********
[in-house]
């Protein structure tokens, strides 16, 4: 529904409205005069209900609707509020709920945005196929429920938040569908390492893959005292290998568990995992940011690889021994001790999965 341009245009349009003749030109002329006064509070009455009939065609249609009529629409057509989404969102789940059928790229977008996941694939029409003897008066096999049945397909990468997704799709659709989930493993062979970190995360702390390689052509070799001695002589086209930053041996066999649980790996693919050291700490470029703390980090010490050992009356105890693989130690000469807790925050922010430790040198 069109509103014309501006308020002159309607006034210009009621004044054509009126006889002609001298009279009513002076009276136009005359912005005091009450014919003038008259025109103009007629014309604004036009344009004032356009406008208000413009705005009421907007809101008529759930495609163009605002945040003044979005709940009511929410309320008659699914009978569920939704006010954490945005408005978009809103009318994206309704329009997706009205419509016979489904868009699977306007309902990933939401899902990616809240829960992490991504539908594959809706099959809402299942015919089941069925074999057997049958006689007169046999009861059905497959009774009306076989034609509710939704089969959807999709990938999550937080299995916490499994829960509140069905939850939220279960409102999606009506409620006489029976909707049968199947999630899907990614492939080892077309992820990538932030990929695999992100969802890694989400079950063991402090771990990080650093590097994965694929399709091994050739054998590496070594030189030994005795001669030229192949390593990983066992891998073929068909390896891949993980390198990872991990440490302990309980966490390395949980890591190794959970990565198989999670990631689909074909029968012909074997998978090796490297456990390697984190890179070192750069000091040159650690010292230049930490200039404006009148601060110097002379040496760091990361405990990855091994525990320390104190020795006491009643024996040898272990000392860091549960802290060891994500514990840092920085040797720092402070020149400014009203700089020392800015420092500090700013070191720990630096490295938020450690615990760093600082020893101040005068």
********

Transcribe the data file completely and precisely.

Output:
[in-house]
């Protein structure tokens, strides 16, 4: 529904409205005069209900609707509020709920945005196929429920938040569908390492893959005292290998568990995992940011690889021994001790999965 341009245009349009003749030109002329006064509070009455009939065609249609009529629409057509989404969102789940059928790229977008996941694939029409003897008066096999049945397909990468997704799709659709989930493993062979970190995360702390390689052509070799001695002589086209930053041996066999649980790996693919050291700490470029703390980090010490050992009356105890693989130690000469807790925050922010430790040198 069109509103014309501006308020002159309607006034210009009621004044054509009126006889002609001298009279009513002076009276136009005359912005005091009450014919003038008259025109103009007629014309604004036009344009004032356009406008208000413009705005009421907007809101008529759930495609163009605002945040003044979005709940009511929410309320008659699914009978569920939704006010954490945005408005978009809103009318994206309704329009997706009205419509016979489904868009699977306007309902990933939401899902990616809240829960992490991504539908594959809706099959809402299942015919089941069925074999057997049958006689007169046999009861059905497959009774009306076989034609509710939704089969959807999709990938999550937080299995916490499994829960509140069905939850939220279960409102999606009506409620006489029976909707049968199947999630899907990614492939080892077309992820990538932030990929695999992100969802890694989400079950063991402090771990990080650093590097994965694929399709091994050739054998590496070594030189030994005795001669030229192949390593990983066992891998073929068909390896891949993980390198990872991990440490302990309980966490390395949980890591190794959970990565198989999670990631689909074909029968012909074997998978090796490297456990390697984190890179070192750069000091040159650690010292230049930490200039404006009148601060110097002379040496760091990361405990990855091994525990320390104190020795006491009643024996040898272990000392860091549960802290060891994500514990840092920085040797720092402070020149400014009203700089020392800015420092500090700013070191720990630096490295938020450690615990760093600082020893101040005068």